THE “GUÉPARD” (“CHEETAH”)

The French Minister of the Armed Forces, Florence Parly, has announced that the launch of the Joint Light Helicopter (Hélicoptere Interarmées Léger; HIL) programme has been brought forward to 2021. The HIL programme, for which the Airbus Helicopters’ H160 was selected in 2017, was initially scheduled for launch in 2022 by the current military budget law. Launching the programme earlier will enable delivery of the first H160Ms to the French Armed Forces to be advanced to 2026. During a visit to the Airbus Helicopters headquarters, the Minister also revealed the full-scale mock-up of the H160M that will be presented on the Ministry of the Armed Forces stand at the next Paris Air Show. The helicopter was also given its official name and will be designated as “Guépard” (“Cheetah”) by the French Armed Forces. The H160 was designed to be a modular helicopter, enabling its military version, with a single platform, to perform missions ranging from commando infiltration to air intercept, fire support, and anti-ship warfare in order to meet the needs of the army, the navy and the air force through the HIL programme. Built around a platform that will enter service next year, the HIL programme will benefit from many of the advantages inherent in the civil H160, particularly in terms of support, with simplified maintenance and lower operating costs than the previous generation of helicopters in this category.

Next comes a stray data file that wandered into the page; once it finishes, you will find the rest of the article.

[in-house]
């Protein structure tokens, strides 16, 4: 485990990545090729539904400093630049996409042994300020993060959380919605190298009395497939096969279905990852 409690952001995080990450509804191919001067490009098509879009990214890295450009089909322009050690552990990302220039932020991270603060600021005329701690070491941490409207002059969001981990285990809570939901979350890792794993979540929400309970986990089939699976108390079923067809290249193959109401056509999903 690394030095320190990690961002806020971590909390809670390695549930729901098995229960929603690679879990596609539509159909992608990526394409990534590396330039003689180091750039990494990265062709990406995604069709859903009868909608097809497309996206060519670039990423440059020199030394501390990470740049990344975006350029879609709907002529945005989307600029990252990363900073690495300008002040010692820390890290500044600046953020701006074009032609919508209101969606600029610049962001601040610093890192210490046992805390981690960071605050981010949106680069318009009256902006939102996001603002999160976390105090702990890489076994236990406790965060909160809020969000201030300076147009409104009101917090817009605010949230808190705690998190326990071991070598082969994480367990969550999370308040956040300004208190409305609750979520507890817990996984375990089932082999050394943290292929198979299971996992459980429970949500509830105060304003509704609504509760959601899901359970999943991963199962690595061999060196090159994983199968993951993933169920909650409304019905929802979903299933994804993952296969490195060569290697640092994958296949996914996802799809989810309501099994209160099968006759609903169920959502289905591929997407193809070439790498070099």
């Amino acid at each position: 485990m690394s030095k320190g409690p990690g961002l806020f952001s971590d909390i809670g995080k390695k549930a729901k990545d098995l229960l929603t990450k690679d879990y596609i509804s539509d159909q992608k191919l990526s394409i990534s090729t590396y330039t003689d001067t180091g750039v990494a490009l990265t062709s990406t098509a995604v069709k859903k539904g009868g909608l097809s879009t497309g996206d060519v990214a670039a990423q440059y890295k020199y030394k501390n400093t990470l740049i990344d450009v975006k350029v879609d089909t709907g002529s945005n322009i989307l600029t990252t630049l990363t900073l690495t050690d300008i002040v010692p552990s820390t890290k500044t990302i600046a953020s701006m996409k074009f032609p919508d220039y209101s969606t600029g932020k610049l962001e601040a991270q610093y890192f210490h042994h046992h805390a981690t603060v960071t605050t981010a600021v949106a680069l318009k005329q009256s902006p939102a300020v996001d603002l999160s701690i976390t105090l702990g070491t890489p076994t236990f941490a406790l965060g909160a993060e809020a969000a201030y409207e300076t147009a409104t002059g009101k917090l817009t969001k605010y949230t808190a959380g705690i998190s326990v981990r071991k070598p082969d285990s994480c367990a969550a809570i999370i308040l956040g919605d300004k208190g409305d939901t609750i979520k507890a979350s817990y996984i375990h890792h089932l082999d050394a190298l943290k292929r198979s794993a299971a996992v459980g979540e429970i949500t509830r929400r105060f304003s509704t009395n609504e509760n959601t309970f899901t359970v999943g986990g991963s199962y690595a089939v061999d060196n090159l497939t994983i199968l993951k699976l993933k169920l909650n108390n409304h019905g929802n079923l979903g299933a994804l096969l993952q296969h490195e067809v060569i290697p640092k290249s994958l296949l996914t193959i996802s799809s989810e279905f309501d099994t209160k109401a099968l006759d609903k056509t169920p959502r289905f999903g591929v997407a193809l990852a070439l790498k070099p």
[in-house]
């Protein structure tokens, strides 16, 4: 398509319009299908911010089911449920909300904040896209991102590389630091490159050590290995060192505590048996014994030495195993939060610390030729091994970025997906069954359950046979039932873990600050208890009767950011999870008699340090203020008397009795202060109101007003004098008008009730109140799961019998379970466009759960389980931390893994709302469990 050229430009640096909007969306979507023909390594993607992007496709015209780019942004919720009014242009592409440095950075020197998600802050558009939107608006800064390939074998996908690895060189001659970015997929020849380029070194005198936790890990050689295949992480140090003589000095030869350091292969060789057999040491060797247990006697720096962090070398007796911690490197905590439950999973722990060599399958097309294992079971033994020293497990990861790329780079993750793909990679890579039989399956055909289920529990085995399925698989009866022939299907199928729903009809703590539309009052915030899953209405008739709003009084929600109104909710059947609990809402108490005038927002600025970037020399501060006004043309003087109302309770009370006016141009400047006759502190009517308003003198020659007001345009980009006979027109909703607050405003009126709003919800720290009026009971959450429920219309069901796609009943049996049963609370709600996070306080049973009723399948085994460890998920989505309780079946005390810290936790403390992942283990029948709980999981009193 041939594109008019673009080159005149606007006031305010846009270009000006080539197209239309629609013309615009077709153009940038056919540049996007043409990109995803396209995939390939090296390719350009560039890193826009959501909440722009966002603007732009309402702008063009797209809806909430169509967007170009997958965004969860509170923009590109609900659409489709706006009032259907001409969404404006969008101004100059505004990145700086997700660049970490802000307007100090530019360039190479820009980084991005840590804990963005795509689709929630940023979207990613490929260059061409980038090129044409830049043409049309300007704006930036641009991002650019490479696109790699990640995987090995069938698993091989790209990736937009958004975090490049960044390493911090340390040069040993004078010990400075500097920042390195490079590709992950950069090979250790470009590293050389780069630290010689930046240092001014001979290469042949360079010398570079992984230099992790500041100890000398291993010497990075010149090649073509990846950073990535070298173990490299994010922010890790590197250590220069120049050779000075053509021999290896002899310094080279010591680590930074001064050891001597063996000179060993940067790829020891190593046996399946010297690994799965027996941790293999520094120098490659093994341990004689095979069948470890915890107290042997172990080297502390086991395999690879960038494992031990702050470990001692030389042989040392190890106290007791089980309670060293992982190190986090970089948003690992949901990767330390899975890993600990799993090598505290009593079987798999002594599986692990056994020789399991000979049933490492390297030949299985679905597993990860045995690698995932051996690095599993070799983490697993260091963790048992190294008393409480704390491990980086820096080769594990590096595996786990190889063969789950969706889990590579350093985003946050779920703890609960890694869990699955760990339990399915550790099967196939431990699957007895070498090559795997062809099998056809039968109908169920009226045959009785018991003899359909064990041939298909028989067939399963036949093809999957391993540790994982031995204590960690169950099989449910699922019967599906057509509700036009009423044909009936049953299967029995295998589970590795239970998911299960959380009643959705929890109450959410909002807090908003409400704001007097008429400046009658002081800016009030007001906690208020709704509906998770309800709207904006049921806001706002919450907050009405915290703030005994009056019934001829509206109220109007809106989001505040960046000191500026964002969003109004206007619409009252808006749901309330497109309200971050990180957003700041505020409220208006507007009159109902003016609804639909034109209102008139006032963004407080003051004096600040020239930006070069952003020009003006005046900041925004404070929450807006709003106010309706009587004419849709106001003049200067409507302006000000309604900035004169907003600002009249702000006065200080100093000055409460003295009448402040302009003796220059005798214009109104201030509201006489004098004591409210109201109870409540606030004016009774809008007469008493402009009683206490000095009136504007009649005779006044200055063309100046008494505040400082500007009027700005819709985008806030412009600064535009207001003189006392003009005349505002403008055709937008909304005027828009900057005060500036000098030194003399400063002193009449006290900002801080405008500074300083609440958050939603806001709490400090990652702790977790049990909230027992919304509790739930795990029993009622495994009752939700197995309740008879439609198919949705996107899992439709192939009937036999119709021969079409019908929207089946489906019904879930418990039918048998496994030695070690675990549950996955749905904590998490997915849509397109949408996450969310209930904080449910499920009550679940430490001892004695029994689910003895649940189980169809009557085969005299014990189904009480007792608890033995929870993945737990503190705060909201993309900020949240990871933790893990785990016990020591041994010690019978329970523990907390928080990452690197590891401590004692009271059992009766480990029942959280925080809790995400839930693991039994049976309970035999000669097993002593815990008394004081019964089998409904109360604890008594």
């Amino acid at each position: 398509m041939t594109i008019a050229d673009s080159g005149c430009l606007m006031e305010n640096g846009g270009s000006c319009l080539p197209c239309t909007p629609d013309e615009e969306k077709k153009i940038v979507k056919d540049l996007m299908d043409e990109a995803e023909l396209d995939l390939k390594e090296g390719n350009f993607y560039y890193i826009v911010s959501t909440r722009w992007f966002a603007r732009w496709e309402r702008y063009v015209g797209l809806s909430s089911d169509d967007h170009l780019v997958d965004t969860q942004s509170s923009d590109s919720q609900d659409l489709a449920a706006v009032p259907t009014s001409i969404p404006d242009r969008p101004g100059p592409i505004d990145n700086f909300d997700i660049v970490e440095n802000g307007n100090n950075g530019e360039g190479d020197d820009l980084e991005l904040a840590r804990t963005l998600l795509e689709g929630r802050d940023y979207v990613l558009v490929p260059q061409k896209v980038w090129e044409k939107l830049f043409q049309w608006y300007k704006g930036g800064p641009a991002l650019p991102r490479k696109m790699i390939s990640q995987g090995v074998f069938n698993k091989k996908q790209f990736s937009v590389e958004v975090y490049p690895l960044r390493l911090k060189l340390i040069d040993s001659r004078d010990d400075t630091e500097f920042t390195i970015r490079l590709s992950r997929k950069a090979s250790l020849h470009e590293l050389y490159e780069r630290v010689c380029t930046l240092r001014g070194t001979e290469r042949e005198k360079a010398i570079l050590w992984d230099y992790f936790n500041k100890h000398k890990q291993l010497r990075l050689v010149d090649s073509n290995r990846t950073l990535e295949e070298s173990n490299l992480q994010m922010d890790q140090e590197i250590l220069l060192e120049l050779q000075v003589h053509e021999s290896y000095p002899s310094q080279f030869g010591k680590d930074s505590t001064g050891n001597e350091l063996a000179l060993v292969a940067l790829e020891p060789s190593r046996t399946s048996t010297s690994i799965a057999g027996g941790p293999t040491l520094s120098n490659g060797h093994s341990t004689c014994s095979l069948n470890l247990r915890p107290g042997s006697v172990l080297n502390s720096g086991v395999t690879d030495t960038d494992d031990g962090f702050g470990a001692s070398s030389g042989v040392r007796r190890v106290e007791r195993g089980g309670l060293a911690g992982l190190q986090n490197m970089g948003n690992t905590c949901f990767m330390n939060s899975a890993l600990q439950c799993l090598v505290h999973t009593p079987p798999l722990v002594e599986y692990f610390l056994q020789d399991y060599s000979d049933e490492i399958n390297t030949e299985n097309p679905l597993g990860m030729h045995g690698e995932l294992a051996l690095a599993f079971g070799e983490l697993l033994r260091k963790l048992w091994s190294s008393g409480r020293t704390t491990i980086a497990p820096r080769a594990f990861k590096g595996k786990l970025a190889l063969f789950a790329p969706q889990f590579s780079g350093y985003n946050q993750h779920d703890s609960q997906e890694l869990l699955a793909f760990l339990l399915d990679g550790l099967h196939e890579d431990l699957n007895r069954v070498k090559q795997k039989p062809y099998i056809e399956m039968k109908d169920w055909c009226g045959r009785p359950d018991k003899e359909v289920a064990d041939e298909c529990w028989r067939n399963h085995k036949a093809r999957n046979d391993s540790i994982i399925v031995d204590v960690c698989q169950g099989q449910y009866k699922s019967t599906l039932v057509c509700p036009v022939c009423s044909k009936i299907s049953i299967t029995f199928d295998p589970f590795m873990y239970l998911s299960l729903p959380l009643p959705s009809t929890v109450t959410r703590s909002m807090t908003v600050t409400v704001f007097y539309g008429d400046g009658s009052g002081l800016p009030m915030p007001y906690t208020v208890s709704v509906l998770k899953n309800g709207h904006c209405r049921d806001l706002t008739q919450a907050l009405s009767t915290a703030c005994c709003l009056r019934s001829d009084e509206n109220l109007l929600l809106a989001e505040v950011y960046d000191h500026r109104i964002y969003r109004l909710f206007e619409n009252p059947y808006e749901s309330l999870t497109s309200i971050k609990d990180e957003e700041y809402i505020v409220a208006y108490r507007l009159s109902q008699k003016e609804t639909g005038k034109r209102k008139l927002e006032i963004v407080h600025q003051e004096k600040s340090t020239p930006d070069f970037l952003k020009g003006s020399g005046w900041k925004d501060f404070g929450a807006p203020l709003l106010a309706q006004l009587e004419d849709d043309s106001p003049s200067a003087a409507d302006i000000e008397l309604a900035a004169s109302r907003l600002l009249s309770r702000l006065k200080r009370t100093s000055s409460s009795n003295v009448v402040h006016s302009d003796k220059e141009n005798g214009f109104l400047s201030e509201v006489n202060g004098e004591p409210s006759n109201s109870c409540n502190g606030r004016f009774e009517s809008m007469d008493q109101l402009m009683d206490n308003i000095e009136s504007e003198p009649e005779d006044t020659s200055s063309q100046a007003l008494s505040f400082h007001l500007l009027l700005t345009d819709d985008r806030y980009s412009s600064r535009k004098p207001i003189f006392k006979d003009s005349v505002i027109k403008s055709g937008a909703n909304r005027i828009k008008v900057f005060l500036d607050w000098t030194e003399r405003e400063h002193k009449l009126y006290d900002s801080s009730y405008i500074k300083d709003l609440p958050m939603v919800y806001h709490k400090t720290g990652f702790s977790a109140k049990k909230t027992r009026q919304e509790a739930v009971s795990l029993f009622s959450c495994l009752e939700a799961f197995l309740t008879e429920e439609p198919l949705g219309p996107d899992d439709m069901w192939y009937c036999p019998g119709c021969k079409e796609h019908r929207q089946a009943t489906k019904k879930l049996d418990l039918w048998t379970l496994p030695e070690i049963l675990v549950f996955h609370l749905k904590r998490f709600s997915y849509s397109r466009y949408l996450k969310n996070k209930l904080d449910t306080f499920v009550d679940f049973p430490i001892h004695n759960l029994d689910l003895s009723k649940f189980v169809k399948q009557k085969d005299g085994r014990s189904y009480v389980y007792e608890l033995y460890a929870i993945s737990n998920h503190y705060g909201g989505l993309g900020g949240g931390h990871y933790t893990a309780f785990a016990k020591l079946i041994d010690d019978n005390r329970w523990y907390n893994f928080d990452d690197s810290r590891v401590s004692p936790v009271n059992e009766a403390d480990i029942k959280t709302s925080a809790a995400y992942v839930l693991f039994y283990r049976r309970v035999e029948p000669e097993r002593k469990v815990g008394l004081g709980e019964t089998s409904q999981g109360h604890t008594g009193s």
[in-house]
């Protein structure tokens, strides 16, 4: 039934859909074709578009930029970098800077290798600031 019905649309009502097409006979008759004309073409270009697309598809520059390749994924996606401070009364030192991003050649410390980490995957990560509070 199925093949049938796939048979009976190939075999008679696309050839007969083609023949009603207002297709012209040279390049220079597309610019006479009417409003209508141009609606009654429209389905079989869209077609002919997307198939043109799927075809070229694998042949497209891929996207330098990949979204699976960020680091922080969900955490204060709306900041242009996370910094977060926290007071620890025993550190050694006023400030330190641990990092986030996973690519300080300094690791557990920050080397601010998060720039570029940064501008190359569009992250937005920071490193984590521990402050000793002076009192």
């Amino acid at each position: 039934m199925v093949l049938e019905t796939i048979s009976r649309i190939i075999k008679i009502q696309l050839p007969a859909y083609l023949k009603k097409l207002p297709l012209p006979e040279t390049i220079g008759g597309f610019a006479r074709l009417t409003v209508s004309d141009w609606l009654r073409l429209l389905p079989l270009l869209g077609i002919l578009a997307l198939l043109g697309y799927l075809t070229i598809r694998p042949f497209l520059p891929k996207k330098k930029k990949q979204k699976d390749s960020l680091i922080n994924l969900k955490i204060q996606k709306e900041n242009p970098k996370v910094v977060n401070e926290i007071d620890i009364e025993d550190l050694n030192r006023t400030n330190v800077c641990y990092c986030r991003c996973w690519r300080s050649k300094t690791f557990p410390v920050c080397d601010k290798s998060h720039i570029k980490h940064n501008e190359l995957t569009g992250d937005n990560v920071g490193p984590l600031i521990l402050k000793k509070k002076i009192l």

The first examples will go to the French Army, followed by the French Navy in 2028 and then the French Air Force. The army is set to receive 80 examples, the navy 49 and the air force 40. Certification of the 1,280shp (941kW) Safran Arrano engine was completed last June. Further developments have included modifications to the airframe and addition of new Thales FlytX avionics. Under the nose of the mock-up on display at Donauwörth was a Safran Euroflir 410 and a Thales three-podded tactical radar. The naval version will have folding rotor blades and reinforced landing gear. Armament will include the MBDA Sea Venom anti-ship missile and the HForce kit with 12.7mm calibre machine guns and capacity for laserguided rockets and 20mm cannon. Cabin-mounted armament could include a pintle-mounted 7.62mm calibre machine gun or sniper rifle.